This history has the same worth as any myth. You can object to it, remain unmoved before the commonplace consecration of music as the model of all rhythm or prefer the slow wheel, the wooden and metal contraptions. At least the myth reveals a poetry opposite to that “original word,” twice unbelievable, a poetry owing its modernity to prose, which is present at its birth and its closure [?]. The genealogy that Cingra was drawing up extends, in effect, to us, after the letting go of our old prosody: in France, for example, from Cendrar’s Prose du transsibérien, to Appolinaire’s “Zone,” to Reverdy’s Voleur de talan, to Ponge, to Michaux, to Novarina, Lucot, Cadiot. The panicky resurgence of the old codes, on the one hand, and on the other, the spectacular repudiations of a genre judged to be inacceptable or obsolete, the unrelenting practice of the line break and enjambment to the detriment of all other recognizable signs of verse—all of this betrays, in today’s poetry, the hauntings of prose.

Aussi bien elle s'affirme : projet non héroïque, à  ras de terre. Et elle n'est pas plus étrangère au poème qu'au roman, et pas moins. Penser la prose, ne serait-ce  que penser à elle, l'envisager, la rêver, c'est vouloir  pour la littérature - toute - la rigueur d'une prosodie irrégulière,  d'une poétique mutante, en même temps que l'abandon  à l'existence profane et à l'état " vulgaire  " (contemporain) du langage. Si la prose désigne cette tension maximale entre une forme qui ne se connaît pas de  modèle et un champ réel qui ne laisse pas de point  de vue surplombant, alors les romans ne l'atteignent pas plus souvent  que les poèmes.

Nonetheless prose reemerges : a non heroic project, at ground level. It is no more a stranger to the poem than to the novel, and no less. “To think prose” would be but to think about prose, to imagine it, to dream it; it would be to want for literature—all of it—the rigor of an irregular prosody, of a mutating poetics, as well as a letting go of the profane existence and the “vulgar” state of (contemporary) language. If prose refers to this maximal tension between a form that takes no model and a real field that leaves no point of view overseen, then novels do not reach it more frequently than poems.

Et cet horizon, cette idée, si libre et  large soient-ils, appellent une politique (donc une critique) de  la littérature. Sans préjuger de cette politique à  venir, parler de la littérature en tant que prose doit permettre  - à nouveau, dès maintenant, en attendant - d'évoquer  un travail, des programmes d'écriture complexes, précaires,  sans pour cela se reposer sur des catégories stylistiques  ; et d'évoquer une façon, mille façons qu'ont  les livres de se mettre à niveau avec la " prose du  monde ", sans pour cela parler de sujets (il n'y a pas de sujets).

And this horizon, this idea, as free and broad as they are, calls forth a politics (thus a critique) of literature. Without prejudice to this emergent politic, to speak of literature in terms of prose must allow us (once again, beginning now, in the meanwhile) to evoke working, projects of complex, precarious writing, without consequently relying on stylistic categories; and, to evoke a means, the thousands of means that books have in putting themselves at the level of the “prose of the world,” without consequently speaking of subjects (there is no subject).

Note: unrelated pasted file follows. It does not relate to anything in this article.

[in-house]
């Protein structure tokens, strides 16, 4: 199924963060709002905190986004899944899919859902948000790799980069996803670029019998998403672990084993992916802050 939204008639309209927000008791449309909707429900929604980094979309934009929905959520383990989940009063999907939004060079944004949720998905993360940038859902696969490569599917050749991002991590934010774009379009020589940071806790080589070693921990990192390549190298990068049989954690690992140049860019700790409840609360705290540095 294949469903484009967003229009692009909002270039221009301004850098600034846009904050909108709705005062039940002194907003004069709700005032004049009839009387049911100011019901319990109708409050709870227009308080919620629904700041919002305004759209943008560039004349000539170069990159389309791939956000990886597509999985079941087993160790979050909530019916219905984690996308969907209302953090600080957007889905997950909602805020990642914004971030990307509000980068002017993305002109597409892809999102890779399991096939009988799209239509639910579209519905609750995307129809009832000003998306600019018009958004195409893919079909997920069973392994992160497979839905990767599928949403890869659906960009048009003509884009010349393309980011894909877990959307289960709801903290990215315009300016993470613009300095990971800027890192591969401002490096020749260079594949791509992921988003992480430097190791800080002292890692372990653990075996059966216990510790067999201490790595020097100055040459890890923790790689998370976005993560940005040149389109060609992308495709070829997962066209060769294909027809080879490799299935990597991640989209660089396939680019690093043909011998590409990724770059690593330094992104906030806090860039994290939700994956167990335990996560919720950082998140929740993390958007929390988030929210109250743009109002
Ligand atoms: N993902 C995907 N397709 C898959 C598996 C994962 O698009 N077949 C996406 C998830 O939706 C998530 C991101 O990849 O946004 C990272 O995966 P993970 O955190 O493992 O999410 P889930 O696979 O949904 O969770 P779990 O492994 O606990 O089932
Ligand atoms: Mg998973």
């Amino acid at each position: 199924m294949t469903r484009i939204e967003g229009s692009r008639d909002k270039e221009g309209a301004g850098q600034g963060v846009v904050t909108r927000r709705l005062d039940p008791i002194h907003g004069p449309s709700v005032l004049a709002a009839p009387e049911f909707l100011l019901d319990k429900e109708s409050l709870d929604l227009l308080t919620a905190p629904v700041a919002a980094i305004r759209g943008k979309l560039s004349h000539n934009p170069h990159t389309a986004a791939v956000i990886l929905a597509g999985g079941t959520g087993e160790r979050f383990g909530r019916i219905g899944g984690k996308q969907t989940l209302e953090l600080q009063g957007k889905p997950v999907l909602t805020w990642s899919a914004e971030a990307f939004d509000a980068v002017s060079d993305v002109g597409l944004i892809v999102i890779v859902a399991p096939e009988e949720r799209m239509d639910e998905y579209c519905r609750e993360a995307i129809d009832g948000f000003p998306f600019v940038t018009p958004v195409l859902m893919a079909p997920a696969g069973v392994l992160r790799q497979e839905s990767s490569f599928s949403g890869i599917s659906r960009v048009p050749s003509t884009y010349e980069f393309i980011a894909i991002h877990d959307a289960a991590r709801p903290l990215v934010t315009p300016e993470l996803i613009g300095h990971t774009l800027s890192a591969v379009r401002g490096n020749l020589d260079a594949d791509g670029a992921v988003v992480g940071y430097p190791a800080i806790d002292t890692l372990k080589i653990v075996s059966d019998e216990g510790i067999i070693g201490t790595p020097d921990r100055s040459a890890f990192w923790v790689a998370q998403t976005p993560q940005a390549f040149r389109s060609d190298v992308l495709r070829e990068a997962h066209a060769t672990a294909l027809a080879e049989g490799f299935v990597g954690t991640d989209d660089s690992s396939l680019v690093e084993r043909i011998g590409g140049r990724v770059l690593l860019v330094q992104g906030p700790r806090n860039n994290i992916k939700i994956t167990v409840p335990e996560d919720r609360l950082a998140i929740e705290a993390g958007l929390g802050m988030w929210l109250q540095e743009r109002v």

Face à la prose réelle, la poésie paraît  plutôt se donner pour tâche de prélever : où  couper ? Et le roman, plutôt de tout prendre : comme faire  consister ? Ni l'un ni l'autre, ni quelqu'une des techniques mixtes  du moment ne trouve plus dans la prose ce chemin en ligne droite  - prosa oratio - vers le monde, ou quelque nom qu'on veuille  donner aux circonstances, à l'élément où  l'on se noie. Elle gît dans les méandres de la syntaxe et la violence des coupes, rusée, brute ; tous les coups  sont permis excepté ceux déjà joués. 

Confronted with real prose, poetry seems rather to take on the task of sampling: where to cut? And the novel, rather to take it all : how to make it consist (cohere)? Neither one nor the other, nor any of the mixed techniques of the moment finds any better in prose this straight line path—prosa oratio—into the world, or whatever name we want to give to circumstances, to the element in which we drown.  It groans in the wanderings of syntax and the violence of line breaks, cunning, brutal: all moves are permitted except those already played.

Ces remarques sont banales. Attendre qu'il y ait du nouveau, du travail, c'est la moindre des choses.

These remarks are banal. To await the new, the work, that's the least of matters.

Seulement, en cette époque de regrattage,  il se trouve beaucoup d'écrivains pour éluder et la  difficulté d'écrire et la demande impérieuse,  assez peu claire (d'autant moins qu'il est partout excellemment  " représenté ") du monde. Cela fait une littérature de complaisance dont beaucoup de critiques, éludant la difficulté de lire, délivrent le certificat. De sorte qu'il faut tamiser des tonnes de récits, de dialogues, de vers pour recueillir une once de prose. Quoi de plus accessible, pourtant, de plus modique ? La prose n'est qu'une rumeur à quoi sait assez répondre une humeur, non pas grave, mais basse comme elle.

Only, in this era of refurbishing the façades of edifices, one finds many writers to elude the difficulty of writing and the imperious demand, rather unclear (no less so because it is everywhere excellently “represented”), of the world. This leads to a literature of complacency, which many critics, eluding the difficulty of reading, deign certify. Thus must one sift through tons of stories, dialogues, and lines of poetry to gather but a single ounce of prose. What, however, could be more accessible, more modest? Prose is but a rumor to which a sense of humor well enough knows reply, not a serious one, but one similarly low.

																	—Translation Jean-Jacques Poucel